ECHR Ruling: Employers Can Read Employees’ Private Messages

laptop and mail 100125686 ECHR Ruling: Employers Can Read Employees Private Messages

Source: Free Digital Photos/Renjith Krishnan

In a landmark case the ECHR (European Court of Human Rights) have deemed that employers can read employees’ private messages whilst they are work.  This has implications for UK employees who use Facebook, Twitter and other social media platforms to communicate with family and friends during their working day and highlights the increasing blur between workplace privacy as working hours become longer.

The case was taken by a Romanian engineer who messaged his partner on a private messaging platform.  His employment was terminated by his employer who had a policy in place that banned staff from its employees making use of company resources for personal use.  The employer had accessed his private messages on Yahoo as he also used this medium for work-related messages.

The ECHR decision goes to the heart of the employment contract with the implied term that in exchange for wages an employee commits the whole of their time to the employment for which they are being paid.

Some legal experts have warned that even after work hours have ended an employee should not use private messaging platforms for personal use with company smartphones, tablets or laptops.

Many employees may now assume that their employer could monitor their online activities whilst in work and should seriously consider what they do in this regard, however, it is important to note that in order to undertake monitoring of online activities, a policy should be in place that clearly states that this may or will take place.  If there is no policy in an employee handbook for example, employers should now consider the need to establish this.  An existing policy should be reviewed in accordance with this development.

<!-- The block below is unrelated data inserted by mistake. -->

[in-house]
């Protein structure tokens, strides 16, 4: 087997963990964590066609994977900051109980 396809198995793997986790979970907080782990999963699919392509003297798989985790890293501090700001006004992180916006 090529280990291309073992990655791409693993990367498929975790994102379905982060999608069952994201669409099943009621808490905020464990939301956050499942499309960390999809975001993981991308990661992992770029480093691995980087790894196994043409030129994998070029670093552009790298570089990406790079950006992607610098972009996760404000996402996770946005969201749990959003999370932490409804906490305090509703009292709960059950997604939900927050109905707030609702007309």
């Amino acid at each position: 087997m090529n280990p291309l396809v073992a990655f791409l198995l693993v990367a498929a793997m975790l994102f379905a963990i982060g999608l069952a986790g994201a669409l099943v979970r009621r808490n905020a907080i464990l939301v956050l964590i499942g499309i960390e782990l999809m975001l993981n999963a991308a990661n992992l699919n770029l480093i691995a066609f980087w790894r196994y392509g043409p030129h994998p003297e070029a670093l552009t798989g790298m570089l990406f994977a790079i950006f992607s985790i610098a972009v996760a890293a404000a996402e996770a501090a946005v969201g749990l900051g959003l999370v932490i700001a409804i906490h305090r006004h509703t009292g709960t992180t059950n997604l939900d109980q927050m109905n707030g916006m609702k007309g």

A statement referring to online activity monitoring should ideally be included in an IT and/or internet use policy.  An employment practices code linked to the Data Protection Act 1998 published by the Information Commission gives useful guidance on this matter.  In the light of this ruling, the Information Commission may need to review its own guidance now.

In a policy the employer should be clear about the purpose of monitoring including the nature, extent and who will be doing the monitoring.  With larger companies it would expected that it would be done by the IT department but small businesses would need to identify who would undertake the activiiy.  The benefits of online monitoring should be included in the policy and ideally an impact assessment done to establish the risks.  Monitoring should not be excessive and should only be done to meet a clearly defined purpose otherwise employees will develop mistrust of their employers intentions which is not conducive to a harmonious working environment.

Individuals who are undertaking the monitoring should be provided with training that includes maintaining privacy and confidentiality if accessing personal information.  These individuals should have clear written guidelines in this regard.

If monitoring is to enforce company rules a link to the disciplinary policy should be stated with the procedure clearly explained along with sanctions for non-compliance.

Employees should be made clearly aware that the policy is being implemented or exists and has been reviewed. New employees should be informed as part of an induction procedure. Ideally an employer should get explicit written consent to monitoring in writing by implementing a consent form.